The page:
infra dig

This little epithet is a favourite of mine. It has such mixed overtones, and its actual use embodies those contrasts: a slangy, casual clipping of a formal term, used by the confident, vaguely slumming elite to refer to something that is as beneath them as the term sounds like it is.

Let’s start with the echoes. Infra probably makes you think of infra-red (actually properly spelled infrared as one word, but for years in my youth I thought that this rhymed with impaired and did not connect it with the light of longer wavelength than red). Dig is what you do to go further into the ground, but it can also be what you do to something that’s groovy. I think infra dig sounds like the name of some late-’60s psychedelic music group, pumping out singles you can frug to.

But what it actually is is a clipping of infra dignitatem, Latin, ‘below dignity’. It belongs to that set of loose Latin usages characteristic of the rich educated set – the sort of toffee-nosed idle rich nobility who bounded around in the Edwardian era wearing whites during the day and always dressing for dinner. People of untold riches and status who always managed to have nicknames such as Binky and Chirps. Imagine P.G. Wodehouse. Or, better, think of any of several movies or series featuring Maggie Smith. You can just hear it: “Oh, but don’t you think that’s rather infra dig, dear?” You wouldn’t want to do something that would dig below you – which is to say undermine you – would you?

This is a term, then, that really speaks mainly of its user. The person speaking it is presenting himself or herself as familiar with Latin to the point of casualness, and not really pedantic about it – a person to whom things come easily, a person who is used to trailing off intonations in a croaky drawl, a person who is not accustomed to questioning his or her superiority. Perhaps these days toffs don’t use it so much; I don’t know. But at least some members of the intellectual elite do: the well-educated, erudite, learnèd and not ashamed to let it be known.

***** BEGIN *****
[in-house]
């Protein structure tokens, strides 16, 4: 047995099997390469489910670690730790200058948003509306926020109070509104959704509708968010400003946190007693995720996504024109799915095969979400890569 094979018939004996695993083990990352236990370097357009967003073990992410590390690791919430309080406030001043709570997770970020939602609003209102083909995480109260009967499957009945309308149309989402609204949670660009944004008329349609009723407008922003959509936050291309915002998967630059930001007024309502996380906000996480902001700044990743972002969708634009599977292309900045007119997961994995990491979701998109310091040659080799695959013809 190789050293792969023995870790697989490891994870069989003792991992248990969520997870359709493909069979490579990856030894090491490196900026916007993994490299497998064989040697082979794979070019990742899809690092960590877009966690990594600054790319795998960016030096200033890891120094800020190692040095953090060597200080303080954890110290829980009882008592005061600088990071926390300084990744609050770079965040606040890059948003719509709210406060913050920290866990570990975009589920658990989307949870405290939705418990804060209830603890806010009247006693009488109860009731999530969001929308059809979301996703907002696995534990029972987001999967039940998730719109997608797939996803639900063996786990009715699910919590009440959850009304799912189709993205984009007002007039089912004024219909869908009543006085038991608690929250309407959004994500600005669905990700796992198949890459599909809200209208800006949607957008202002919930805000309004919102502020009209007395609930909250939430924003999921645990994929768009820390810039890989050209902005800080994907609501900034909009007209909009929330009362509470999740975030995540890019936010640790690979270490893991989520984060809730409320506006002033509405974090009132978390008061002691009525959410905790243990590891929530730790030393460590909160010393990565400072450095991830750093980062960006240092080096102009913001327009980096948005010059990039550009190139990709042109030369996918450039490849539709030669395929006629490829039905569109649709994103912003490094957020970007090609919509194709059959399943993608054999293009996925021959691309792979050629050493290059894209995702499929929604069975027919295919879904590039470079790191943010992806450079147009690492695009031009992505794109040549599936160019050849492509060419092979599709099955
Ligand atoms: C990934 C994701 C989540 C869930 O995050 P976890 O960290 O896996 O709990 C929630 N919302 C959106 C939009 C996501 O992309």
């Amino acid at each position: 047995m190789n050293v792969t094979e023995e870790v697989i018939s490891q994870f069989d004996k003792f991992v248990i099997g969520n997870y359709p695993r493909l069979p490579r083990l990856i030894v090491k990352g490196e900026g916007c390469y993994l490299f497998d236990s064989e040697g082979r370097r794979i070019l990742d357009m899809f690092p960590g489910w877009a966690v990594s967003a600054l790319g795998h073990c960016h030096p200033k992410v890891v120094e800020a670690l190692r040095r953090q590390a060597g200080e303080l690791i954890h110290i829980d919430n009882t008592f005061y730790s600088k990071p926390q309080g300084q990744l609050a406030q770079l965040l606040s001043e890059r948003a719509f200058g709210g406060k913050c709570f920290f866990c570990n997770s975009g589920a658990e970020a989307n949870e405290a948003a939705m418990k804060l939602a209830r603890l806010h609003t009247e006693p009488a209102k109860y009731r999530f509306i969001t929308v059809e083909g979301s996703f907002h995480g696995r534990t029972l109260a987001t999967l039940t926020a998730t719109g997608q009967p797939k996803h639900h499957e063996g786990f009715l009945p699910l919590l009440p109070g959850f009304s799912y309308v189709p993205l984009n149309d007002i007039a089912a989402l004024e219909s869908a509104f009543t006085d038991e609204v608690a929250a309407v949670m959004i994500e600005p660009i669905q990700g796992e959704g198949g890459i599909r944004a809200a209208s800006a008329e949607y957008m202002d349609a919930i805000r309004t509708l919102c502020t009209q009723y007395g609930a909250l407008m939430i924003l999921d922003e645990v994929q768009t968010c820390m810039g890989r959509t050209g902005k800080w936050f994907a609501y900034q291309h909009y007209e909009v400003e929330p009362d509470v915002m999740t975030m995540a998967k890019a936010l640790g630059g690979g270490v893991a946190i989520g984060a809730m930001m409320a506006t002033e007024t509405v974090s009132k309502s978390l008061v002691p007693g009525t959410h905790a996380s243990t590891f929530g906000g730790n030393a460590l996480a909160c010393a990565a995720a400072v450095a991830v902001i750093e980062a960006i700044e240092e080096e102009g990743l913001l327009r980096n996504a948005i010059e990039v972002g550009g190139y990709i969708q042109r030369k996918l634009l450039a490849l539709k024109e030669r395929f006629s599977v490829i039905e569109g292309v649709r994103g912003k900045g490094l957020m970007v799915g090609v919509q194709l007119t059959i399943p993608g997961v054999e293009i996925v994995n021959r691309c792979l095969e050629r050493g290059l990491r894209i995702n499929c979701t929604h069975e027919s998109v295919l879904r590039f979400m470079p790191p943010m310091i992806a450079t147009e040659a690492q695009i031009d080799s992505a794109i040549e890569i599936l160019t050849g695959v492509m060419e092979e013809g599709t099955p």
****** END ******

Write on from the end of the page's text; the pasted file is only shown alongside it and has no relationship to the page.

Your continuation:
So of course I use this term. I may not be idle rich, but you will seldom find a person more secure in his self-location in the intellectual empyrean. What do I use it in reference to? Rhyming dictionaries, mainly. And anagram finders. To my mind, such things are as utterly infra dig as training wheels on a bicycle. Never mind the old toff idea that associating with the “lower classes” is infra dig. I don’t care about proving I’m rich or high-class – indeed, scorning people on the basis of income is quite beneath me (and not just because I’m not rich). But I simply don’t want to act like someone who, you know, needs help with words. You dig?

2 responses to “infra dig

  1. Oh, memories of my sainted aunts! (Which is a phrase not be taken literally). For all four, born in the 1890s, my mother and her sisters — impregnably upper-middle-class Englishwomen — “infra dig” was a normal, frequent phrase. They were not toffish, or toffee-nosed, or pretenders to any knowledge of Latin, but the phrase did have a falling intonation (while not a croaky drawl) and was certainly a reproachful if not disparaging part of their everyday banter. Thank you for refreshing my memories of them.

  2. Pingback: Being a Latin pedant | cartesian product

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